Lewis Hamilton is aiming to build on his 'dream result' from Monaco when he takes part in his very first race at the evocative Circuit Gilles Villeneuve in Montreal next weekend, round six of the 2007 Formula 1 campaign.

The Canadian Grand Prix is the first in a double-header of transatlantic races in the coming fortnight, with the US Grand Prix at Indianapolis set to follow a week later. Both will be breaking new ground for the young Brit, but with five podium finishes from his maiden five outings in the top flight, he has shown he is anything but a slow learner.

"The result in Monaco was great for everyone in the team," the reigning GP2 champion enthused. "It was a dream result considering it was my first year there in a Formula 1 car, and it means we are going to North America at the top of both championship tables. I cannot wait to get back on-track and continue to focus on racing.

"This will be my debut at the Circuit Gilles Villeneuve, and because of the chances there are to pass it looks like a great track to compete on. It has some very distinctive characteristics such as the low grip, long straights, hard braking and so on, so my initial laps will focus on understanding all these and how best to drive the track to get good times.

"I have completed preparation work with my engineers at the McLaren Technology Centre specific to Canada and the US, and it will be great to finally take to the track here in Montreal."

Hamilton currently shares the lead of the drivers' standings with team-mate Fernando Alonso, though the Spaniard holds the slight edge thanks to his two victories in Malaysia and Monte Carlo. Between them, they have propelled McLaren some 20 points clear of arch-rivals Ferrari in the constructors' title chase, an advantage Mercedes-Benz Vice-President Norbert Haug hopes to maintain as the circus heads across the Pond.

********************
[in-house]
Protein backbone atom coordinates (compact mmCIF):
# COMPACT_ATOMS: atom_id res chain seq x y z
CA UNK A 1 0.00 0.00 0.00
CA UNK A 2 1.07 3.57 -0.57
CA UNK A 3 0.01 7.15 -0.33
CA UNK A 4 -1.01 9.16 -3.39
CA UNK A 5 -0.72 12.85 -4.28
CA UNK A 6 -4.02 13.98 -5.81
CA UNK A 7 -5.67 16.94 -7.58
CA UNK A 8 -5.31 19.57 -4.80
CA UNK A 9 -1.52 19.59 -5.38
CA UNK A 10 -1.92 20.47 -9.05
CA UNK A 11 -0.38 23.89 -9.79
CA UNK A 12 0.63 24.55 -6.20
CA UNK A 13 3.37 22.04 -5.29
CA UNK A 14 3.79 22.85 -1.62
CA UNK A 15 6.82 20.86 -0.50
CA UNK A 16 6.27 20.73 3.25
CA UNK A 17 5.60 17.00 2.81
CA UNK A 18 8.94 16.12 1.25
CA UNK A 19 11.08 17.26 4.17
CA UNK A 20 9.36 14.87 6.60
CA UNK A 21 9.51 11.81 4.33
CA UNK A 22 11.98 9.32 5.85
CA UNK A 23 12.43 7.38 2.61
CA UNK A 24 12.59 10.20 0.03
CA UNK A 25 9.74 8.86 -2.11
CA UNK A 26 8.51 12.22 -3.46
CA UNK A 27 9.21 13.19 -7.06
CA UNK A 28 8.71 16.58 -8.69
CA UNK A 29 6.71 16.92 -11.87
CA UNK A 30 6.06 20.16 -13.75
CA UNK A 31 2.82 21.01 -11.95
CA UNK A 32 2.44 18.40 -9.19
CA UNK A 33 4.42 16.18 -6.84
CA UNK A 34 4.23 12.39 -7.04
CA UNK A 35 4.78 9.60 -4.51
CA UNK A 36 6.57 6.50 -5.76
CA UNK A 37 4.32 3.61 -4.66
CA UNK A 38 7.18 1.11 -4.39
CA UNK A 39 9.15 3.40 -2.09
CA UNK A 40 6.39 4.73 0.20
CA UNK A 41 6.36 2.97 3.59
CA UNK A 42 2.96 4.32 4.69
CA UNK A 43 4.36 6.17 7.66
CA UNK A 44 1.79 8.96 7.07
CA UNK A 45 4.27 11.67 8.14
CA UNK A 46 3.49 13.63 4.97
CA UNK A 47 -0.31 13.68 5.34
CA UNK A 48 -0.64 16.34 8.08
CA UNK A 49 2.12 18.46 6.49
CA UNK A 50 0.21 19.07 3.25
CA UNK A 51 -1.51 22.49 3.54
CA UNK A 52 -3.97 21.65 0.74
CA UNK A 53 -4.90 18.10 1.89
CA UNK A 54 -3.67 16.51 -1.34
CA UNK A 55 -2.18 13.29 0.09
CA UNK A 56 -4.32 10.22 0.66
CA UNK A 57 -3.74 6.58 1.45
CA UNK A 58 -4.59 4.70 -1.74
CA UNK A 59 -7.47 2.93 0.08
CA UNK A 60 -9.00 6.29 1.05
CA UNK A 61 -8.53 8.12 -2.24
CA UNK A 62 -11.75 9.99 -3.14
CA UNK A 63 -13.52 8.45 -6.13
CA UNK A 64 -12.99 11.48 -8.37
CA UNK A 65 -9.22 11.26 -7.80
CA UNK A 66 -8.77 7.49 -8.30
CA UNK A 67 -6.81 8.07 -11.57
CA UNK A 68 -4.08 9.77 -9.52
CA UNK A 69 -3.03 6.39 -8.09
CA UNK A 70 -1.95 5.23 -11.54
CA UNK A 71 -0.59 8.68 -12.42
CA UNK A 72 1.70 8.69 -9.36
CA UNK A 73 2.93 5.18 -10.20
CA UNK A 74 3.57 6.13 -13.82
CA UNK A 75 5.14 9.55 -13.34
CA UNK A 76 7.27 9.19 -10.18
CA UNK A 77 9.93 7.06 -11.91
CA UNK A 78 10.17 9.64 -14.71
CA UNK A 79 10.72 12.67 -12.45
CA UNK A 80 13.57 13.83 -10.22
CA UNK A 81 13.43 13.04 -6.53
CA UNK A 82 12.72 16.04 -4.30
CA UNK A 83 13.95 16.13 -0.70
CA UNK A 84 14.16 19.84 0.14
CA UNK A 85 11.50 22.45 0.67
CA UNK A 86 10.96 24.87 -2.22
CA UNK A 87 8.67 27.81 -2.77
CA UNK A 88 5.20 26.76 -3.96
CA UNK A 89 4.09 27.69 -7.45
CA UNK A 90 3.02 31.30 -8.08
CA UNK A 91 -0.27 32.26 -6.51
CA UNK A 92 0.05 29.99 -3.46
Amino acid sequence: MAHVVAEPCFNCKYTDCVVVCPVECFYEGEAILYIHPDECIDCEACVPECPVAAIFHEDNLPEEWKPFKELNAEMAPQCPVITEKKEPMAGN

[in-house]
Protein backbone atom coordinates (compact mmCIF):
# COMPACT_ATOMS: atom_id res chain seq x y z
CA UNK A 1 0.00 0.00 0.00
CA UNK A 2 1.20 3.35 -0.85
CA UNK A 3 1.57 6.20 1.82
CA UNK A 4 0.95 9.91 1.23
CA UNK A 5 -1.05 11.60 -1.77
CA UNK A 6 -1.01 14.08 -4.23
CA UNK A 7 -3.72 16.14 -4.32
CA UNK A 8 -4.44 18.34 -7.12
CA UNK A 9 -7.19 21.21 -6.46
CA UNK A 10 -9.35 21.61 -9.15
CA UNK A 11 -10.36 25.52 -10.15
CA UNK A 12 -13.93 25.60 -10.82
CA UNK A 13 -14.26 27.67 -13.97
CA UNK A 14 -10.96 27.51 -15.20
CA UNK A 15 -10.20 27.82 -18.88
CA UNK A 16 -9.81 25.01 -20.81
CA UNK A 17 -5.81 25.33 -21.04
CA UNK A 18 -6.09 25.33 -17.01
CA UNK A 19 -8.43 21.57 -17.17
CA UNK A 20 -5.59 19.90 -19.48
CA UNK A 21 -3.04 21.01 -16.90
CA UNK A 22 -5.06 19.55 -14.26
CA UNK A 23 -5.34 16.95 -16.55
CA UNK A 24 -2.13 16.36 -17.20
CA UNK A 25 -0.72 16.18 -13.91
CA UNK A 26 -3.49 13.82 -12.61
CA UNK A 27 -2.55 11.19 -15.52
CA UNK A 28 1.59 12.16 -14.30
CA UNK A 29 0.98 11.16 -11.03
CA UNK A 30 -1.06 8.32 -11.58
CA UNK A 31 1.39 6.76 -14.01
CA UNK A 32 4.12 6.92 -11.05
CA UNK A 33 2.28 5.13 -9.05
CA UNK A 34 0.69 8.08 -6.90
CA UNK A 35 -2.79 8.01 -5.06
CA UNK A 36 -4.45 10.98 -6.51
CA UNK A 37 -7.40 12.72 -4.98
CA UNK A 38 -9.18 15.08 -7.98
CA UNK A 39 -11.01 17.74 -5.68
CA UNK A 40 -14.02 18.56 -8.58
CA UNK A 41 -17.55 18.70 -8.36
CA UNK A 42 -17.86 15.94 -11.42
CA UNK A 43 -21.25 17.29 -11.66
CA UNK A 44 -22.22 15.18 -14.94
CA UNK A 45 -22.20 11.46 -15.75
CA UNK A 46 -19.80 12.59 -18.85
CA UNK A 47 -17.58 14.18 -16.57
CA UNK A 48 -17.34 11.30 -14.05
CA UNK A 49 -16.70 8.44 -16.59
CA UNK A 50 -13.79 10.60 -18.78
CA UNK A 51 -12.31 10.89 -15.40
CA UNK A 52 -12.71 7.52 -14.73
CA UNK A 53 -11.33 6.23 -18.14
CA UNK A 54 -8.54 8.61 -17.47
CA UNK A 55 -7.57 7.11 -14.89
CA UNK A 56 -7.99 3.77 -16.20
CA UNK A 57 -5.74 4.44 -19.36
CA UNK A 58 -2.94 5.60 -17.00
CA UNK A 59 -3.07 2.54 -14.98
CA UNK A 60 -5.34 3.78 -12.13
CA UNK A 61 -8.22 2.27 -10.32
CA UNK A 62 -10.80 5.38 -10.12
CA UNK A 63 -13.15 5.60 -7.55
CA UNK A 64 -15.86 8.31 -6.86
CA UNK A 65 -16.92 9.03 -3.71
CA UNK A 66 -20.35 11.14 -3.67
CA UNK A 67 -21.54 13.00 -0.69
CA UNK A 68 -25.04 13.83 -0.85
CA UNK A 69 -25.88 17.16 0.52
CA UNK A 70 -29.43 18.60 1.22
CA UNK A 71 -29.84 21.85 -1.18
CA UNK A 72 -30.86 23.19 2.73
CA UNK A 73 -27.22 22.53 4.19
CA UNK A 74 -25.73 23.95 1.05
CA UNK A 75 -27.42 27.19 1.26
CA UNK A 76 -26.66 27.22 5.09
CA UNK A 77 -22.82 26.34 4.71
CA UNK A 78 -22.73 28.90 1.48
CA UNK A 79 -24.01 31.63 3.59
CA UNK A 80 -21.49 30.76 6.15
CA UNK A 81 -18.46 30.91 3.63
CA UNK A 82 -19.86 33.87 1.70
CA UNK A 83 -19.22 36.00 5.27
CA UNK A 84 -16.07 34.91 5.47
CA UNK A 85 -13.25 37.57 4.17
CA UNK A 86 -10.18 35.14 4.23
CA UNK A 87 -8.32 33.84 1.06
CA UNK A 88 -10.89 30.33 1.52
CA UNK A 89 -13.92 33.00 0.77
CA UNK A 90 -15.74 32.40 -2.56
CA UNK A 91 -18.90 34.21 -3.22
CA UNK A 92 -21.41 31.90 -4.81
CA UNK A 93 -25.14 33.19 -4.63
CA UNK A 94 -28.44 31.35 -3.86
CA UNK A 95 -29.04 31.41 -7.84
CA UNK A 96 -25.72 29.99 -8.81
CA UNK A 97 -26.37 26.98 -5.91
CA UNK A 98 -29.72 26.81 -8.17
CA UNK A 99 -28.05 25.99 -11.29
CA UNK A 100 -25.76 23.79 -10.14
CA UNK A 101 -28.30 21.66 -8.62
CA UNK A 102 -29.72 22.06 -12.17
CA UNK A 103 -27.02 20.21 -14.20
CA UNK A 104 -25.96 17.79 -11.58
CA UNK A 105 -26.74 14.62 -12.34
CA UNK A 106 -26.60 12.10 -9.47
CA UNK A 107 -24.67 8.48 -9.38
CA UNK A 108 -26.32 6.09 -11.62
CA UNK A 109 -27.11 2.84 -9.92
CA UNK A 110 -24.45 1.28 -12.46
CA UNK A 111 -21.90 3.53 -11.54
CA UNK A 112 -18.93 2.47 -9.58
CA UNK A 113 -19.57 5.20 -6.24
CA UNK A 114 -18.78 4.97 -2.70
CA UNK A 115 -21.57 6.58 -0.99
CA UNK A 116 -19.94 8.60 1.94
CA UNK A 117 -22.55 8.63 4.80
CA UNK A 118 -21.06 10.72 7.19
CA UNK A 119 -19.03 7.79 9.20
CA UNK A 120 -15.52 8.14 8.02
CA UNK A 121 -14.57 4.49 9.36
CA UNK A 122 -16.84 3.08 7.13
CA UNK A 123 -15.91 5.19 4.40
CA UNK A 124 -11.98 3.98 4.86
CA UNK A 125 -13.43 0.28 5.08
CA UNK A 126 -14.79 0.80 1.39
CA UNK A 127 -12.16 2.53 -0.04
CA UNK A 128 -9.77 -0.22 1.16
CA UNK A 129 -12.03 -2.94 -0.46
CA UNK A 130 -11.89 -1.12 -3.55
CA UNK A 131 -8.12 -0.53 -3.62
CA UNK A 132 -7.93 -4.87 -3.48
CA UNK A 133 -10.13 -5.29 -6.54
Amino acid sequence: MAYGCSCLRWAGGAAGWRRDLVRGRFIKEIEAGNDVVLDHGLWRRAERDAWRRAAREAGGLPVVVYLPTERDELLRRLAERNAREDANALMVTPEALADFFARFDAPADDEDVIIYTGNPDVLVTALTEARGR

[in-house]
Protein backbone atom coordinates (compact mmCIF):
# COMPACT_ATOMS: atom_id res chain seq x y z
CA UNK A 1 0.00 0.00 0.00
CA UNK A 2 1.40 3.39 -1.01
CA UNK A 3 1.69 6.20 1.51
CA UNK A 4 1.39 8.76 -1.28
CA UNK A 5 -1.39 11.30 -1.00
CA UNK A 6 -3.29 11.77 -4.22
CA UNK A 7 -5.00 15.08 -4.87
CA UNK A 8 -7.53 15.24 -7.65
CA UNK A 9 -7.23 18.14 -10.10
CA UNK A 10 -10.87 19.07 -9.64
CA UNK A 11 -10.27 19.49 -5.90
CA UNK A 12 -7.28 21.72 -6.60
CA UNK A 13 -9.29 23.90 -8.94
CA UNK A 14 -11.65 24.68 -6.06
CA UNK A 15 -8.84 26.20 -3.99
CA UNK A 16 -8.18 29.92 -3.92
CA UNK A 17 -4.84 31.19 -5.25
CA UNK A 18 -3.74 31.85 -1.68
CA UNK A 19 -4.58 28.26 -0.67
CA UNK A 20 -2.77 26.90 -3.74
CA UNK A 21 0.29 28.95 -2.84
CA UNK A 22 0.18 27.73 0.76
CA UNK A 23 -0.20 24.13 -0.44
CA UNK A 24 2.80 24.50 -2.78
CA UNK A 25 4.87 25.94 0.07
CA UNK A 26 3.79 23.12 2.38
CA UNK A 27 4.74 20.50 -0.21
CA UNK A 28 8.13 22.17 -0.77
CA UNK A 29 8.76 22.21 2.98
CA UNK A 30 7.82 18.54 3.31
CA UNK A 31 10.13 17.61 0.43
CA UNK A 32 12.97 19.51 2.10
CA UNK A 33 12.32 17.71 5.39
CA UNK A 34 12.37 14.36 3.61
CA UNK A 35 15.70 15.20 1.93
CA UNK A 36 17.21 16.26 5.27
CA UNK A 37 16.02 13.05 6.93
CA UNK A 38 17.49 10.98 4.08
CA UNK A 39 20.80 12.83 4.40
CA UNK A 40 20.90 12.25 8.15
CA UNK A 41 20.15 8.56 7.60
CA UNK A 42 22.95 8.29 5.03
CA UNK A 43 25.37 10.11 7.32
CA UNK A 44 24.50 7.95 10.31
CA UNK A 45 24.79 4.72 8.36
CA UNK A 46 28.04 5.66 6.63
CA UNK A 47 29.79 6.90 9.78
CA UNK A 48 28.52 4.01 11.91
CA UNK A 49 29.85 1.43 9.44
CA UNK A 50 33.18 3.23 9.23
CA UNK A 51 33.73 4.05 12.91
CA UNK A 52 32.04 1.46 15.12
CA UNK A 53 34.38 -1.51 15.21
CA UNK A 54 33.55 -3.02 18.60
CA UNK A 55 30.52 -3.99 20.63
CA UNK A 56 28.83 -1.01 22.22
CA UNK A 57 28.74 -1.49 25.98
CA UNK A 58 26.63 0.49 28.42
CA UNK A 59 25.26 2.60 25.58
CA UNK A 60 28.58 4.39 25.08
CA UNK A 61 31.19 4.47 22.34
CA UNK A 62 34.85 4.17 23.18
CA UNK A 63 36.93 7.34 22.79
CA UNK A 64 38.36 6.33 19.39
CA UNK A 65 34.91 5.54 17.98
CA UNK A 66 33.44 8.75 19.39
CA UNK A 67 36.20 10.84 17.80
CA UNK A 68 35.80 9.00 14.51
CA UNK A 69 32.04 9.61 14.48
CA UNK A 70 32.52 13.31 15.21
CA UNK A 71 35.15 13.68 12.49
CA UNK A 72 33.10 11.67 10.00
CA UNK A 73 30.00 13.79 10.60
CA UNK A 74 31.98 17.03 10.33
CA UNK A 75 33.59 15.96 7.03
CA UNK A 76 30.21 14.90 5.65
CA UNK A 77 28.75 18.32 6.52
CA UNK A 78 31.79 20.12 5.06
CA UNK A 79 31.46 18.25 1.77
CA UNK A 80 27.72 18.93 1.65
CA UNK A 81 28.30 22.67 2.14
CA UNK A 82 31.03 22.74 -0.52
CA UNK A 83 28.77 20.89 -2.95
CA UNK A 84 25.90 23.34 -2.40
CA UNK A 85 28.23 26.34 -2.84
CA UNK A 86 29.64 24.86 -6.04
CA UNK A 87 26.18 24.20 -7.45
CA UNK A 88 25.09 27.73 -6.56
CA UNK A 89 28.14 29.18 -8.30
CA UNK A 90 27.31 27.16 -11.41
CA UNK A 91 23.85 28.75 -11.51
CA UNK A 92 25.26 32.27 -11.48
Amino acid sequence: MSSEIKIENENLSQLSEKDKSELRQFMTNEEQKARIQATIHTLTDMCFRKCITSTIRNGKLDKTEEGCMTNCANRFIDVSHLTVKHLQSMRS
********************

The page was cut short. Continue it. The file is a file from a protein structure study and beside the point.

"The first three letters are almost the only things which the street circuits of Monaco and Montreal have in common," the German stressed. "The layout of the track could hardly be more of a contrast to Monaco. Instead of maximum aero downforce as in Monaco there will be only a little; instead of slow turns we will see fast corners, instead of short straights there are long ones.

"This is particularly demanding for brakes and engines; four times per lap, the drivers slow down from speeds of more than 300km/h to about 100km/h. Before Monaco our team completed an intensive test on the long version of the Paul Ricard circuit to prepare for this race."



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